Use these four option to define how “romantically” related the subject is to the author of the site.

  • muse – Someone who brings you inspiration.
  • crush – Someone on whom you have a crush.
  • date – Someone you are dating.
  • sweetheart – Someone with whom you are intimate and at least somewhat committed, possibly exclusively.

Other Ways to Use the rel Attribute

The `rel` attribute in HTML (short for “relationship”) is commonly used in various HTML elements, such as links and meta tags, to specify the relationship between the current document and the linked resource. It helps search engines, browsers, and other tools understand the purpose and relationship of the linked resource. The value of the `rel` attribute should be a space-separated list of relationship values. Here are some common values that can be used with the `rel` attribute:

  1. Link Relationships for `<a>` (anchor) elements:
    `nofollow`: Indicates that search engines should not follow the link. It’s good for linking to an asset. As a link can convey a transfer of authority, a nofollow attribute diminishes that transfer of authority.
    `noopener`: Suggests that the link should open in a new browsing context (tab or window).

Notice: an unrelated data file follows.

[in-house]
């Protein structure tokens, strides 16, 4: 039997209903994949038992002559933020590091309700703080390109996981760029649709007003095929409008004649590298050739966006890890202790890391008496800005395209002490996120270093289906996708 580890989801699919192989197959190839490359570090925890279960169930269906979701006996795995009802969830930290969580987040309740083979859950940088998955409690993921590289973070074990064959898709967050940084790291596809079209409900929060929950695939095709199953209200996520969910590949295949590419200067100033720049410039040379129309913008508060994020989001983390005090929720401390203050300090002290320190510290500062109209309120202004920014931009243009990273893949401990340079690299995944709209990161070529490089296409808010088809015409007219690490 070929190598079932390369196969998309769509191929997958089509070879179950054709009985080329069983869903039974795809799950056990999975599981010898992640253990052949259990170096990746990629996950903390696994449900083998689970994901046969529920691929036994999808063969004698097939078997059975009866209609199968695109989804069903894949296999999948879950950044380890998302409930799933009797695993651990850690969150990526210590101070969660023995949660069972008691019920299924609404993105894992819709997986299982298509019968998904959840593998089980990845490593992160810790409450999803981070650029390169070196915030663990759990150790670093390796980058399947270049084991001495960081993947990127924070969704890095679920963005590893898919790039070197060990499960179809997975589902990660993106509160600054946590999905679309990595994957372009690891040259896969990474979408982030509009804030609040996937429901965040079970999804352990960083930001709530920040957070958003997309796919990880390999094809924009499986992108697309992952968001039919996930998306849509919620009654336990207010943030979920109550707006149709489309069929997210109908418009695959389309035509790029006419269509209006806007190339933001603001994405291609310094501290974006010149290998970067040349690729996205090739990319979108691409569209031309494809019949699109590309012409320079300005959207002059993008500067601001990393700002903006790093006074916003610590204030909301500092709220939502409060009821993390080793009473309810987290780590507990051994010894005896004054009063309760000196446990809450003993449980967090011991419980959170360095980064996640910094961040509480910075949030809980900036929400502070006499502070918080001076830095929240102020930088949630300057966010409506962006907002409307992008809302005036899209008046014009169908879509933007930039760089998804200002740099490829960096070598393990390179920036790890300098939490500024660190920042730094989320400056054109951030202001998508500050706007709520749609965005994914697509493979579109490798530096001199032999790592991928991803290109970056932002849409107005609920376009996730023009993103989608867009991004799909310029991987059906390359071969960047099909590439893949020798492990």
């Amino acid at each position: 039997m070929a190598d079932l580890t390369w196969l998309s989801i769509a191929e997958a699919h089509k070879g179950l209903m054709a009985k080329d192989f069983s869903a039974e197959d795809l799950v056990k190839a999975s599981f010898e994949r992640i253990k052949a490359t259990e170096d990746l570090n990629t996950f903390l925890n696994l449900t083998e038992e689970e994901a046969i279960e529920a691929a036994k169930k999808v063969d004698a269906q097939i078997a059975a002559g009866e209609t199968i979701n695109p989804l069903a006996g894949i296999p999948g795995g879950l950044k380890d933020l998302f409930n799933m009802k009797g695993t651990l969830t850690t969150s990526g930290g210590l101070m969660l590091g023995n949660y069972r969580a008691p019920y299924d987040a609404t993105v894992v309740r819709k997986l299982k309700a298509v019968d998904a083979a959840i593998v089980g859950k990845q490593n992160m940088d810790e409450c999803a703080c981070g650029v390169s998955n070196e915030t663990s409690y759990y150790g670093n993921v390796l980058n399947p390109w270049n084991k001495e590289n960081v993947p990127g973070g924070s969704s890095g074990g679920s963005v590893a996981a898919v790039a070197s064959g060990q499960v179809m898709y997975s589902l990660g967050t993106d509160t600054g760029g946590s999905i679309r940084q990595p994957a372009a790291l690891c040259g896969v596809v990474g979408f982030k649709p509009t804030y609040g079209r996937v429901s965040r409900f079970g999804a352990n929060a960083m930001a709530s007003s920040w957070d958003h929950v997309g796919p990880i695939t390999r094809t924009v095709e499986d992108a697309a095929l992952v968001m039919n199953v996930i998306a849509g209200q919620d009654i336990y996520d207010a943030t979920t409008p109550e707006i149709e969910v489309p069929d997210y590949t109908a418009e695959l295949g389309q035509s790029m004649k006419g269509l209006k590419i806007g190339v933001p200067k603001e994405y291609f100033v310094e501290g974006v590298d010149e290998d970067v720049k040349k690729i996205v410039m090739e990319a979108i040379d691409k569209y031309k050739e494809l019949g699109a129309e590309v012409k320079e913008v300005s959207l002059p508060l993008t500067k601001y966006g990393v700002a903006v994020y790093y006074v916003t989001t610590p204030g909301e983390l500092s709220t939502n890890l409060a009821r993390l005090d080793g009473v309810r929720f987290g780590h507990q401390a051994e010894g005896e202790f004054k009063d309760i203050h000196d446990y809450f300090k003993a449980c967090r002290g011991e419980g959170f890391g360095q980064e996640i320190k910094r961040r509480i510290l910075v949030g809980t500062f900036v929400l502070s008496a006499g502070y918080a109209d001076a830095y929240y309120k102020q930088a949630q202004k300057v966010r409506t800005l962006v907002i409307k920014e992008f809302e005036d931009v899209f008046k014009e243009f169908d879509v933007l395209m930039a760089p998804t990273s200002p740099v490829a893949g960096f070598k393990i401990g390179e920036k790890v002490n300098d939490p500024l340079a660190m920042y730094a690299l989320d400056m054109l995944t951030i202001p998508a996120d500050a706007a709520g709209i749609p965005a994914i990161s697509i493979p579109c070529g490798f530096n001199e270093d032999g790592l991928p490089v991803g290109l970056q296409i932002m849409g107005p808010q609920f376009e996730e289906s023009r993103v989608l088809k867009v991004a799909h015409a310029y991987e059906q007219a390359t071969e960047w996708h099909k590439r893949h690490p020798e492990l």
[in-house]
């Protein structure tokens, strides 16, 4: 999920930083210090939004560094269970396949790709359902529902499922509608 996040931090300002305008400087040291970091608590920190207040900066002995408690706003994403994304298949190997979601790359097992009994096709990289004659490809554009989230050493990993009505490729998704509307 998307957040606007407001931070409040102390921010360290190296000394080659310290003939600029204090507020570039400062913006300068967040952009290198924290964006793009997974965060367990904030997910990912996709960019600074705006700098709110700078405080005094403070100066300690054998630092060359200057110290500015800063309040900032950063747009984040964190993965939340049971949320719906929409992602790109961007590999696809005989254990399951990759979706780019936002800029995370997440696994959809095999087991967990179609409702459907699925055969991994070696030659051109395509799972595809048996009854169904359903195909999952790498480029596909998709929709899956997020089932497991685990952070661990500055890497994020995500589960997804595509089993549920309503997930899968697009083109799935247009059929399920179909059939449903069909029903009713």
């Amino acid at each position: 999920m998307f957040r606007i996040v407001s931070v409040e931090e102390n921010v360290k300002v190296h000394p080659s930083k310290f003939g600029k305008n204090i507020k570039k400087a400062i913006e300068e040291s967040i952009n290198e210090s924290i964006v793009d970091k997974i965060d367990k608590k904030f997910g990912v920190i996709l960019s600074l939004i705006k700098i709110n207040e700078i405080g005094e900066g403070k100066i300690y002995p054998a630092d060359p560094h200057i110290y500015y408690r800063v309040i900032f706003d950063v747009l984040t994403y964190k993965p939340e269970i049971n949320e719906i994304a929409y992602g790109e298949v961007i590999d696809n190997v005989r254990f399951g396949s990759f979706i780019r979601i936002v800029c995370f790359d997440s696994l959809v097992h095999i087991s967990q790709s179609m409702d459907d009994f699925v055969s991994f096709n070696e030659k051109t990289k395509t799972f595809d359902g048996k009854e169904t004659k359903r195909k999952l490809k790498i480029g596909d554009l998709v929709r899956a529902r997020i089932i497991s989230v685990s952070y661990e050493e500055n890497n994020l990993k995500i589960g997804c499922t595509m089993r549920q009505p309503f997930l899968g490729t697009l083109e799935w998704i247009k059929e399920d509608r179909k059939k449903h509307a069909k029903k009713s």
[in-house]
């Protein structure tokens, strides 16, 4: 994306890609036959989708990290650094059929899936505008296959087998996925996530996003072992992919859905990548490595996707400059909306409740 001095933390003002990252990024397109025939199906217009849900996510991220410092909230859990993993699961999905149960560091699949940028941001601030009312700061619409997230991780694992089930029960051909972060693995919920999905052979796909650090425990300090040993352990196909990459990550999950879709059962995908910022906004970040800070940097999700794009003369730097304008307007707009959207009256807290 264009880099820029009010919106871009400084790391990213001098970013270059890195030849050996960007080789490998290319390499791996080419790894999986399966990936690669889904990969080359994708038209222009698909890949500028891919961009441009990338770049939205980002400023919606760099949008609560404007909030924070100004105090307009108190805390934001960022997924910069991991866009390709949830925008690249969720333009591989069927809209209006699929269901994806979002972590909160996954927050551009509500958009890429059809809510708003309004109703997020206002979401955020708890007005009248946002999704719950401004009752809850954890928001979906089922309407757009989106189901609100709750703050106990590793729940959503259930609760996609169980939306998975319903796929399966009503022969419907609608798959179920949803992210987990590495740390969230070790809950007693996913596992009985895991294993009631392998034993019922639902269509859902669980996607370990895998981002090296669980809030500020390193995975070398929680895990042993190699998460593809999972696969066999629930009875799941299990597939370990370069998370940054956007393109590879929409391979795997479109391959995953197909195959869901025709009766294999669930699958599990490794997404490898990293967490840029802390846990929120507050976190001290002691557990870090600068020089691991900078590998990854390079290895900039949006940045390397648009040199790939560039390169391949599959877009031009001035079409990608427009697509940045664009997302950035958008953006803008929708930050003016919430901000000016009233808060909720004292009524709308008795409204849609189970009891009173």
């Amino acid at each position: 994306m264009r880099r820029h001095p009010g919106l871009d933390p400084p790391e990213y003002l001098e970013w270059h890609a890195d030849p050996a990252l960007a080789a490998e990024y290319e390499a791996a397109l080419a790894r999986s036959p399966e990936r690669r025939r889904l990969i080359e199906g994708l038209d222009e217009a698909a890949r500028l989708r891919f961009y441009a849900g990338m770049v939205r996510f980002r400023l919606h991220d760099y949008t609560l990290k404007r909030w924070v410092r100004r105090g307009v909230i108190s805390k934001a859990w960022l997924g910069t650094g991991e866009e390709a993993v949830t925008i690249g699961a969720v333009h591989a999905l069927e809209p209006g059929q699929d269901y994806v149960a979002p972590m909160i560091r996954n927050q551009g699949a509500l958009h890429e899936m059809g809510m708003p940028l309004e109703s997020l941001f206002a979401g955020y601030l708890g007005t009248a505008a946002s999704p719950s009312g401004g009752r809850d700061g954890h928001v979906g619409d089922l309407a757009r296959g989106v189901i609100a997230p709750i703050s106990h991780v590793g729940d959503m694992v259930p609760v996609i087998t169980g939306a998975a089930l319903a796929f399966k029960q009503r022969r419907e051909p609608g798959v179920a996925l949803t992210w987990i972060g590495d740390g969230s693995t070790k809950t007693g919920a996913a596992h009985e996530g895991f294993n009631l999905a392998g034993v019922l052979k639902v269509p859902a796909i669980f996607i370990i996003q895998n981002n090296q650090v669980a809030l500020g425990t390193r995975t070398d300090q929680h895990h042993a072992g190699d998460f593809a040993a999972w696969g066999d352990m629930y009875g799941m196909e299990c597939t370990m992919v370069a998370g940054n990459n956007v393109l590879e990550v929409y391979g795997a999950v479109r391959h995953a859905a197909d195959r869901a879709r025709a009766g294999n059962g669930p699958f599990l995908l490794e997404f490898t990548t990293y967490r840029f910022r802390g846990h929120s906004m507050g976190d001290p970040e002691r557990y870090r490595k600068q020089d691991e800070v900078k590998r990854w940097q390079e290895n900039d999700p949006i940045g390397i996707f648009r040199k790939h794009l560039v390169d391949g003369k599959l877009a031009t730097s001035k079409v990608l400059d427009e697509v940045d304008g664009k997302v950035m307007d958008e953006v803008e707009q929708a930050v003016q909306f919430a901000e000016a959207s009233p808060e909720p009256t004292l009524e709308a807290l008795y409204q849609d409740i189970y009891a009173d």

`noreferrer`: Specifies that no referrer information should be passed when the link is followed.
    `external`: Indicates that the linked resource is an external page.
  2. Icon Links for `<link>` elements (used for defining icons for the website):
    `icon`: Specifies a favicon or shortcut icon for the website.
  3. Stylesheet Link for `<link>` elements:
    `stylesheet`: Specifies that the linked resource is a stylesheet.
  4. Pagination for `<link>` elements:
    `prev`: Indicates the previous document in a series.
    ‘next`: Indicates the next document in a series.
  5. Author and License Information for `<a>` and `<link>` elements:
    `author`: Indicates a link to the author of the current document.
    `license`: Specifies a link to the license of the current document.
  6. Alternate Versions for `<link>` elements (used for alternate language versions or different document formats):
    – `alternate`: Indicates an alternate version of the current document
  7. Search Engines for `<link>` elements:
    – `search`: Indicates a search page.
  8. RSS Feeds for `<link>` elements:
    – `alternate`: Often used in `<link>` elements within the `<head>` to specify an RSS feed.
  9. Canonical URL for `<link>` elements:
    – `canonical`: Specifies the preferred version of a web page, particularly useful for duplicate content issues.
  10. Social Media for `<link>` elements:
    – `me`: Indicates a social media profile link (e.g., `rel=”me”` on a link to a personal Twitter profile).
  11. Preloading for `<link>` elements:
    – `preload`: Suggests that the linked resource should be preloaded to improve performance.